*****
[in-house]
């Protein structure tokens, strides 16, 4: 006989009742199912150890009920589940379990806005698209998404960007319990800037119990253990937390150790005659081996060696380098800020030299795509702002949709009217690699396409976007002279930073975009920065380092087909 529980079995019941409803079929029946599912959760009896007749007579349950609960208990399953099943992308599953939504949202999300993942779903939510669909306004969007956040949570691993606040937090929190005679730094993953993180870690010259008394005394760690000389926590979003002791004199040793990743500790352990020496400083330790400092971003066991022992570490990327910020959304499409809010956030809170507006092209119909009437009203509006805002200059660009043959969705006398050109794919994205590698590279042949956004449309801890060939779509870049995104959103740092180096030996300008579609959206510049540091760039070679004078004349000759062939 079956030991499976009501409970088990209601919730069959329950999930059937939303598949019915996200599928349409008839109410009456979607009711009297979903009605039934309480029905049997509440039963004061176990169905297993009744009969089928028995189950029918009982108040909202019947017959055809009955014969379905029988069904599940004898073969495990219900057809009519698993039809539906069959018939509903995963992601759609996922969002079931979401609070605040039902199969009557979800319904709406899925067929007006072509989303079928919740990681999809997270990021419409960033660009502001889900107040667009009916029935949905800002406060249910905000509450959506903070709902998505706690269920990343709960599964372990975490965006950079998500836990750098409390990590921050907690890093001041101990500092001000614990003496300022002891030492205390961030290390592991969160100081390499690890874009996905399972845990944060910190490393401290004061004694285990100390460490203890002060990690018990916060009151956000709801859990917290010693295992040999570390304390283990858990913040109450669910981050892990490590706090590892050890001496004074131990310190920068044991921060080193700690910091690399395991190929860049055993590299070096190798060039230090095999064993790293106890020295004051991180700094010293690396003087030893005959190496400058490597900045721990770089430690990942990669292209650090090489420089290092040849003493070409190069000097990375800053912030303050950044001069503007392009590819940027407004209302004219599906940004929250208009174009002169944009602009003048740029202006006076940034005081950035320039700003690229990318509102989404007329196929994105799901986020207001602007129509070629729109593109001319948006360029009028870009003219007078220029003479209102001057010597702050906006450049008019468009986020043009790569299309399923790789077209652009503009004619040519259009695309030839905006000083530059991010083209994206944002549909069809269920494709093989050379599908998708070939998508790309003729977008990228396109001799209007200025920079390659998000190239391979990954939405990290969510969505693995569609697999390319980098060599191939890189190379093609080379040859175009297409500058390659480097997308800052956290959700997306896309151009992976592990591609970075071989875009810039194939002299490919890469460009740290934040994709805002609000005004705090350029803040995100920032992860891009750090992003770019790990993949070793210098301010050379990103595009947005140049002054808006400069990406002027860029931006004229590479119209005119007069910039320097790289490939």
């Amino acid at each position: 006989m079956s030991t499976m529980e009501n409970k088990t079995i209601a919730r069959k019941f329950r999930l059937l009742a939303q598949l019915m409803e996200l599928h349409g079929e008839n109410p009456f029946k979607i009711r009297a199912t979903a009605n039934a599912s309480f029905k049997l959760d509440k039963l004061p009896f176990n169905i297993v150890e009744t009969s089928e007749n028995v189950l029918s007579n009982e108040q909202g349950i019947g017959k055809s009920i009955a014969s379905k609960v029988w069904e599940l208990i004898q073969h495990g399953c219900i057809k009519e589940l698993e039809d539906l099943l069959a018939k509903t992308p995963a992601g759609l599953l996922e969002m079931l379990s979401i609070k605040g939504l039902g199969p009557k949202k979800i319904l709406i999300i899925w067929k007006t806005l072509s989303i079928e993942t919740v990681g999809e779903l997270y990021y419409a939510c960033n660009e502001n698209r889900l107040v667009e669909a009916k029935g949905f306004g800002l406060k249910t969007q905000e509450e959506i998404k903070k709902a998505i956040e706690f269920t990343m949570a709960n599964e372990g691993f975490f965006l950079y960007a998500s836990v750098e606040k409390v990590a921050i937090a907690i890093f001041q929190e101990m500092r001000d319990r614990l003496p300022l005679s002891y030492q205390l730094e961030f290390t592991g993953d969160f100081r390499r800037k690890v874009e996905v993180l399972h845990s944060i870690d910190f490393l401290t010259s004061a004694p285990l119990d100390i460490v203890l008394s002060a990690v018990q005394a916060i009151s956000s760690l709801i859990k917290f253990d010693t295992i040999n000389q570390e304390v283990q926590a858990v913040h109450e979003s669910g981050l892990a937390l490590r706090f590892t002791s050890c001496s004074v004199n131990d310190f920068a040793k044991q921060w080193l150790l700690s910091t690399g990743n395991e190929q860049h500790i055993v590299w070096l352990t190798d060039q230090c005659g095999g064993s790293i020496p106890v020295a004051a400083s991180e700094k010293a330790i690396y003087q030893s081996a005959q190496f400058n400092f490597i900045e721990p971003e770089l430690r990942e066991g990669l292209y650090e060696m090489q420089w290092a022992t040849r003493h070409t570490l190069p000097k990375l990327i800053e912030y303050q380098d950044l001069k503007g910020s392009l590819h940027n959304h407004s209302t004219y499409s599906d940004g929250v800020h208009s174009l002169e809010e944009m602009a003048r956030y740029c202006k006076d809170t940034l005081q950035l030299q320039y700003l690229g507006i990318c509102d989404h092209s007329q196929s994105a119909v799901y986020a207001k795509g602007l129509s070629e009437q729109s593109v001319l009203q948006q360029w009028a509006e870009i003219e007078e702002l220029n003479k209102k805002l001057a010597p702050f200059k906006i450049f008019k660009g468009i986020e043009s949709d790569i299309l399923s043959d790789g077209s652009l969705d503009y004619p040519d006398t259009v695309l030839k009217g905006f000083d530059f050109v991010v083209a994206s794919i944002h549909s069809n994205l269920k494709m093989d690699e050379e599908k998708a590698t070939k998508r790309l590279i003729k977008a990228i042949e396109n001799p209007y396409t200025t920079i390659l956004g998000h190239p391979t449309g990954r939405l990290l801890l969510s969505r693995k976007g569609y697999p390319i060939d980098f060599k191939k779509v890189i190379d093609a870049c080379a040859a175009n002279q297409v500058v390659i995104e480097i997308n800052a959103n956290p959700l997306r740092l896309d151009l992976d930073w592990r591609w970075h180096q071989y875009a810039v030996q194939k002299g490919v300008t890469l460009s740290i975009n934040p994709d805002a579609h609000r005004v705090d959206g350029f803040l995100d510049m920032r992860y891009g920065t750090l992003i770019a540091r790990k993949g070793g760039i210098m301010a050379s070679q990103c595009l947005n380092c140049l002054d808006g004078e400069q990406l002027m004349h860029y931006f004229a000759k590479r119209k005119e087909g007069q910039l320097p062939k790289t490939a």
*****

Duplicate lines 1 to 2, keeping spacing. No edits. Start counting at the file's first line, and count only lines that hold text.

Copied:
[in-house]
């Protein structure tokens, strides 16, 4: 006989009742199912150890009920589940379990806005698209998404960007319990800037119990253990937390150790005659081996060696380098800020030299795509702002949709009217690699396409976007002279930073975009920065380092087909 529980079995019941409803079929029946599912959760009896007749007579349950609960208990399953099943992308599953939504949202999300993942779903939510669909306004969007956040949570691993606040937090929190005679730094993953993180870690010259008394005394760690000389926590979003002791004199040793990743500790352990020496400083330790400092971003066991022992570490990327910020959304499409809010956030809170507006092209119909009437009203509006805002200059660009043959969705006398050109794919994205590698590279042949956004449309801890060939779509870049995104959103740092180096030996300008579609959206510049540091760039070679004078004349000759062939 079956030991499976009501409970088990209601919730069959329950999930059937939303598949019915996200599928349409008839109410009456979607009711009297979903009605039934309480029905049997509440039963004061176990169905297993009744009969089928028995189950029918009982108040909202019947017959055809009955014969379905029988069904599940004898073969495990219900057809009519698993039809539906069959018939509903995963992601759609996922969002079931979401609070605040039902199969009557979800319904709406899925067929007006072509989303079928919740990681999809997270990021419409960033660009502001889900107040667009009916029935949905800002406060249910905000509450959506903070709902998505706690269920990343709960599964372990975490965006950079998500836990750098409390990590921050907690890093001041101990500092001000614990003496300022002891030492205390961030290390592991969160100081390499690890874009996905399972845990944060910190490393401290004061004694285990100390460490203890002060990690018990916060009151956000709801859990917290010693295992040999570390304390283990858990913040109450669910981050892990490590706090590892050890001496004074131990310190920068044991921060080193700690910091690399395991190929860049055993590299070096190798060039230090095999064993790293106890020295004051991180700094010293690396003087030893005959190496400058490597900045721990770089430690990942990669292209650090090489420089290092040849003493070409190069000097990375800053912030303050950044001069503007392009590819940027407004209302004219599906940004929250208009174009002169944009602009003048740029202006006076940034005081950035320039700003690229990318509102989404007329196929994105799901986020207001602007129509070629729109593109001319948006360029009028870009003219007078220029003479209102001057010597702050906006450049008019468009986020043009790569299309399923790789077209652009503009004619040519259009695309030839905006000083530059991010083209994206944002549909069809269920494709093989050379599908998708070939998508790309003729977008990228396109001799209007200025920079390659998000190239391979990954939405990290969510969505693995569609697999390319980098060599191939890189190379093609080379040859175009297409500058390659480097997308800052956290959700997306896309151009992976592990591609970075071989875009810039194939002299490919890469460009740290934040994709805002609000005004705090350029803040995100920032992860891009750090992003770019790990993949070793210098301010050379990103595009947005140049002054808006400069990406002027860029931006004229590479119209005119007069910039320097790289490939």